We will probably have the tank pumped again in the Spring (recommended because the system is so old and we have 5 people and a 1250 gallon tank), 18 months since the last pumping. I'll ask the septic guy then if he has any recommendations.

Thanks!

    Bookmark   November 16, 2006 at 9:45AM
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lazypup

The depth of burial must consider such factors as frost depth and prevailing geological conditions.

In my region the frost depth is 30" and all lines must be a minimum of 6" below frost depth therefore our minimum depth is 36" and maximum is 48".

In regards to pumping, i fail to see why so many people insist on annually pumping a septic tank. If the tank and leachfield are properly installed and functioning correctly the only time it should require pumping is when there is a buildup of non-digestible waste such as plastics which effects flow. In my region the need to pump septic tanks is so seldom that there is only one pumping truck in the county and it is currently for sale because of a lack of work. The septic tank at my mothers house was installed in 1965 and it has never been pumped.

    Bookmark   November 16, 2006 at 1:34PM
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doc8404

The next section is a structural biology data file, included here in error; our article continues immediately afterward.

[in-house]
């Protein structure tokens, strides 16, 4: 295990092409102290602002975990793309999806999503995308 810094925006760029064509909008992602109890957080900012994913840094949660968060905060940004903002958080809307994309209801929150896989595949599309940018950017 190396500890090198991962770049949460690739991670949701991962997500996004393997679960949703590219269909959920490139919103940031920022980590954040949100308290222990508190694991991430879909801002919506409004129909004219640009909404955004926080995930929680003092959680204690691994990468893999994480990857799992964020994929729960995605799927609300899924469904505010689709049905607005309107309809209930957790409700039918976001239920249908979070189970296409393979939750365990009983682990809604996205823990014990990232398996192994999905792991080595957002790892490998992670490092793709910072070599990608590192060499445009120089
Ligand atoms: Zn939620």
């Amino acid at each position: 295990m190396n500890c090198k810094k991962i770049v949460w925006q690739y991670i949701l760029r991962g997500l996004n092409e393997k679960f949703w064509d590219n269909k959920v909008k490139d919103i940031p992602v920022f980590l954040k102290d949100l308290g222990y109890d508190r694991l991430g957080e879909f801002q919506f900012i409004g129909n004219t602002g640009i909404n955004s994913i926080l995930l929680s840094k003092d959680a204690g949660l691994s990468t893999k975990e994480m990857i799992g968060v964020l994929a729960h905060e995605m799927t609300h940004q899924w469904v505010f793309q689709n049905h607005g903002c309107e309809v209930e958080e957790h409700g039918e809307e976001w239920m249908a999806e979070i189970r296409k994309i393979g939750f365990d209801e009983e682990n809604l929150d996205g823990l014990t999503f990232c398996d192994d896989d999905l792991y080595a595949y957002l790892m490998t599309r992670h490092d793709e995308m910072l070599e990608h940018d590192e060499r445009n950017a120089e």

Once again the Lazypup School of Master Plumbing is in session - thank you as always.

One fact that needs to be reinforced regarding septic tanks - LP alluded to it but I am not the gentleman he is and am given to very direct talk. DO NOT flush feminine hygiene products or prophylactic devices down the can. They never do any good to your system. The septic tank and leach field are living things - they don't process plastic.

    Bookmark   November 17, 2006 at 9:37AM
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robinco

No need for delicacy in matters regarding poo disposal! I'm glad to hear from someone else that pumping is (or at least should not be) necessary. When we moved in, the system had not been used very heavily for some time, and the sudden shock of 5 people's worth of not only toilet stuff but wash water (no bleach, though), shower water, etc. seemed to really throw off the bacteria population (read: STINKY!!!!) - SO, we had it pumped completely and got some sort of super-duper bacteria inoculation and we haven't had any odor since. I won't rush into another pumping, however.

And no, nothing goes into the tank that couldn't be (or already hasn't been) digested by the human body.

Mmmmmm... nothing like a little septic talk with that morning coffee ;-)

    Bookmark   November 17, 2006 at 12:24PM
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bus_driver

I helped with my first septic tank installtion about 1951. I now own that property and it has never been pumped. But nearby, a house was torn down and the area converted to cemetery. So that a future gravedigger would not encounter a nasty surprise, the septic tank was pumped and removed. Water had to be hauled in and the tank filled and pumped several times to beak up the caked material in the bottom. I do think pumping about every 5 years is advisable. Most operators can "backflush" and pump the liquid back into the tank to break up the caked solids, then pump again. This is advisable.

    Bookmark   November 17, 2006 at 3:05PM